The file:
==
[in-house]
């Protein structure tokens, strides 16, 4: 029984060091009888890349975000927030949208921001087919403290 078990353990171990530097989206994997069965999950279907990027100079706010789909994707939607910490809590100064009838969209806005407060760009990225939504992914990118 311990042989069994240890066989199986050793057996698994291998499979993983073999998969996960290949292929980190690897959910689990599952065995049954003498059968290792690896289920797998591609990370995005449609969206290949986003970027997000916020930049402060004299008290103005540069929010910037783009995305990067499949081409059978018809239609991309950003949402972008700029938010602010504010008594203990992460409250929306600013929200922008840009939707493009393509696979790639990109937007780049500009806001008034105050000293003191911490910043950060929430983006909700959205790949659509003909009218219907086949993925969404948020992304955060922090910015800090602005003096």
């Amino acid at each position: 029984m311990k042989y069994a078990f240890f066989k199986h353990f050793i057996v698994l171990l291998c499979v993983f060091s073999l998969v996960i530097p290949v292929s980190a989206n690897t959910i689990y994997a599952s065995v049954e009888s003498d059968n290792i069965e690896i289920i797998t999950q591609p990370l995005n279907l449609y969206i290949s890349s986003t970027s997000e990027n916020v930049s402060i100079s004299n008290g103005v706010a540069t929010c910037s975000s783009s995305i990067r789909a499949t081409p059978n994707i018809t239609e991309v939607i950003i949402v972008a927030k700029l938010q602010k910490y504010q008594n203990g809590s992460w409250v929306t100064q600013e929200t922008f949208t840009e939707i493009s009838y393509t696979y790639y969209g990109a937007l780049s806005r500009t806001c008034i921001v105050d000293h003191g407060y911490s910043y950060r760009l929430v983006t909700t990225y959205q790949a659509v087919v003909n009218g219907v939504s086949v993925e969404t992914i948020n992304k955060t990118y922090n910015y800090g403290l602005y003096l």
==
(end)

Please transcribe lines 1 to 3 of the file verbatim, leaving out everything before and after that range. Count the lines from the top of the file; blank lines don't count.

[in-house]
């Protein structure tokens, strides 16, 4: 029984060091009888890349975000927030949208921001087919403290 078990353990171990530097989206994997069965999950279907990027100079706010789909994707939607910490809590100064009838969209806005407060760009990225939504992914990118 311990042989069994240890066989199986050793057996698994291998499979993983073999998969996960290949292929980190690897959910689990599952065995049954003498059968290792690896289920797998591609990370995005449609969206290949986003970027997000916020930049402060004299008290103005540069929010910037783009995305990067499949081409059978018809239609991309950003949402972008700029938010602010504010008594203990992460409250929306600013929200922008840009939707493009393509696979790639990109937007780049500009806001008034105050000293003191911490910043950060929430983006909700959205790949659509003909009218219907086949993925969404948020992304955060922090910015800090602005003096």
């Amino acid at each position: 029984m311990k042989y069994a078990f240890f066989k199986h353990f050793i057996v698994l171990l291998c499979v993983f060091s073999l998969v996960i530097p290949v292929s980190a989206n690897t959910i689990y994997a599952s065995v049954e009888s003498d059968n290792i069965e690896i289920i797998t999950q591609p990370l995005n279907l449609y969206i290949s890349s986003t970027s997000e990027n916020v930049s402060i100079s004299n008290g103005v706010a540069t929010c910037s975000s783009s995305i990067r789909a499949t081409p059978n994707i018809t239609e991309v939607i950003i949402v972008a927030k700029l938010q602010k910490y504010q008594n203990g809590s992460w409250v929306t100064q600013e929200t922008f949208t840009e939707i493009s009838y393509t696979y790639y969209g990109a937007l780049s806005r500009t806001c008034i921001v105050d000293h003191g407060y911490s910043y950060r760009l929430v983006t909700t990225y959205q790949a659509v087919v003909n009218g219907v939504s086949v993925e969404t992914i948020n992304k955060t990118y922090n910015y800090g403290l602005y003096l």